The History of Traquair in 50 Objects; No. 1

Published 22nd January 2018

The Traquair Yews

The yew tree circle which can be found in the woodland at the back of the main house near the banks of the Quair Water are made up of four trees that appear to be planted in a circle. Their hunched and twisted limbs stretch into one another creating a cave like canopy that gives a unique and mysterious atmosphere.

Are these yews remnants of the ancient Royal hunting forest that encircled Traquair? No one can be sure but they are thought to be up to a thousand years old.

They are surely some of the original and oldest “objects” at Traquair and have seen plenty of action pass under them through the centuries. I can remember spending hours climbing around these trees as my children have done and they are recommended as the best climbing trees in the grounds!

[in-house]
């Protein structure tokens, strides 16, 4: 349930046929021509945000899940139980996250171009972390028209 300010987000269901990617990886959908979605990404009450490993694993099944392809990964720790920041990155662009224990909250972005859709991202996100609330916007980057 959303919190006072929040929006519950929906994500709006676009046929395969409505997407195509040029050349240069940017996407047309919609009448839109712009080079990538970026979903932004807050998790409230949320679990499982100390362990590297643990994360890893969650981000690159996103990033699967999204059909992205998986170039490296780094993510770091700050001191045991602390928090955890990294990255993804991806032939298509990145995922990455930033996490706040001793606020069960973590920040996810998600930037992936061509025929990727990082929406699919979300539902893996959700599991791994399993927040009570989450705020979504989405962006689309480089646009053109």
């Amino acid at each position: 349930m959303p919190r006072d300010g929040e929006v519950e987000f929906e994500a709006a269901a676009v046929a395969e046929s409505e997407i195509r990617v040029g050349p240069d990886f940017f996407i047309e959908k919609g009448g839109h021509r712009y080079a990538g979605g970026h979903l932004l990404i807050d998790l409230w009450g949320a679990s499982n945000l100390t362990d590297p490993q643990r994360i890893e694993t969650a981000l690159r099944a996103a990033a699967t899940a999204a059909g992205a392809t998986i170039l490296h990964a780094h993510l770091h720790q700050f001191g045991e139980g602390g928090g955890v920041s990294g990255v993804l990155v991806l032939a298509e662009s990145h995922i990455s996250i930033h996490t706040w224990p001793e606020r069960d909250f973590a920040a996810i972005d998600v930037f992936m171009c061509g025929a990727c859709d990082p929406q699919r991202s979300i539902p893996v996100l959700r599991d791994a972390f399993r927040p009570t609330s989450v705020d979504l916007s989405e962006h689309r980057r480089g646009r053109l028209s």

The walk through these woodlands is known as Lady Louisa’s Walk and the yew trees are just opposite a part of the water known as the Ladies’ bathing pool so perhaps the ladies of the house would have rested or changed here.

More recently, promenade plays have used them as the setting for the The Fairy Queen’s arbour and where Macbeth’s Witches stirred their cauldron. There have been weddings, poetry readings and prayers all beneath these branches which exude a history and natural beauty that endures today.

Traquair House The History of Traquair in 50 Objects 22nd January 2018